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My Sight Matters Less In Other Places (Or - When My "Visions Of Inequality" Disappear!)
The Dutch have a saying - well I suppose it is more of a motto really - "Doe maar gewoon want dan ben je gek genoeg" (or - "just be yourself - you are crazy enough anyway")!

I suppose that saying partly explains why I have always felt more at home in Holland.  After all, I have never been made to feel like my sight is a problem over there.

Things like train stations were always places of fun - instead of the stress palaces they are over here.

OK - so if I had been in a wheelchair it would have been a very different story until recently. You would be forgiven for thinking the lift was a recent invention over there.

When I was younger (and before they attempted to drag the Railway Stations into the 20th Century) the boards announcing which trains would end up on which platforms were easy for me to understand.

They were like a kind of Rodolex mixed with a flippable calendar.  (My Oma has a clock radio that seemed to work along the same lines - the numbers would flip over during the day.)

The numbers were in bold blue font (reasonably large).  The final destination of the train would be almost the same.  The intermediate stations would be lighter blue an smaller.  Any delays would be in red.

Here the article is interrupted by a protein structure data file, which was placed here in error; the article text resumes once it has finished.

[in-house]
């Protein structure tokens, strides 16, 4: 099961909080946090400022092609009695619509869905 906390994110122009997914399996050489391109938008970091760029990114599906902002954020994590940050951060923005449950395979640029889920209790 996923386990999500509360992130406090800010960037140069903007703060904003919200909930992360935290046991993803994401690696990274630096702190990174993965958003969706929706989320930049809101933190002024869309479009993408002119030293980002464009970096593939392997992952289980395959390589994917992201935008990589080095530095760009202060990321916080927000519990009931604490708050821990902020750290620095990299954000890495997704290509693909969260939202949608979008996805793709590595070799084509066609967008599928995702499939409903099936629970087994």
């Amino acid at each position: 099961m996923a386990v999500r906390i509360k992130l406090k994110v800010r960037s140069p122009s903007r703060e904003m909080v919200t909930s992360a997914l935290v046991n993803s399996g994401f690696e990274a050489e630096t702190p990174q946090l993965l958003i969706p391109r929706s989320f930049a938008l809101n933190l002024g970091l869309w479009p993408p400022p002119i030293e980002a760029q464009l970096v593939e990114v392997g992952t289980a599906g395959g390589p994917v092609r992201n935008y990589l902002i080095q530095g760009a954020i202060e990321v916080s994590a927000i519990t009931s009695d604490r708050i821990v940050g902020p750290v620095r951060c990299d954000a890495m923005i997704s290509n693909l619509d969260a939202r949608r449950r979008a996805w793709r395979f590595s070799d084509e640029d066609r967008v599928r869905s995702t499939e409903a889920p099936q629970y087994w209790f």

I could live with that.

Then the Dutch Railways had the bright idea of "Going English" and using those horrible screens you get on the Platform at English Railway Stations.  That is not exactly true.  You see - unlike the English (who seem to like everything microscopic) - the Dutch have stretched their boards so I can actually read them without either having to search for a step ladder or having to find sunglasses.

The same in shops.  I hate going shopping for anything in England.

English shops are usually too cluttered with information written so small that I need a microscope to read it.

Dutch shops usually have signs which scream their offers at you.  Big fonts - bright colours.  Oh - and the assistants are helpful.

As for other printed material - ie, books, magazines, etc???

I have yet to find a Dutch book or magazine which has print which is too small for me to read comfortably.  Even the Dutch newspapers haven't managed to shrink to A4 size (yes - I know it is a bit of an exaggeration - some of the English newspapers and magazines have shrunk though).

I admit the Dutch suffer from the "English Problem" when it comes to cafes though - they will insist on gluing their menus to a wall and parking a counter between me and them.

I have just remembered - there is one brilliant exception to that rule near Rotterdam Central Station.  Head for the Nationale Nederland Building and you will find a "Douwe Egbert" cafe near there which has menus you can pick up and read.



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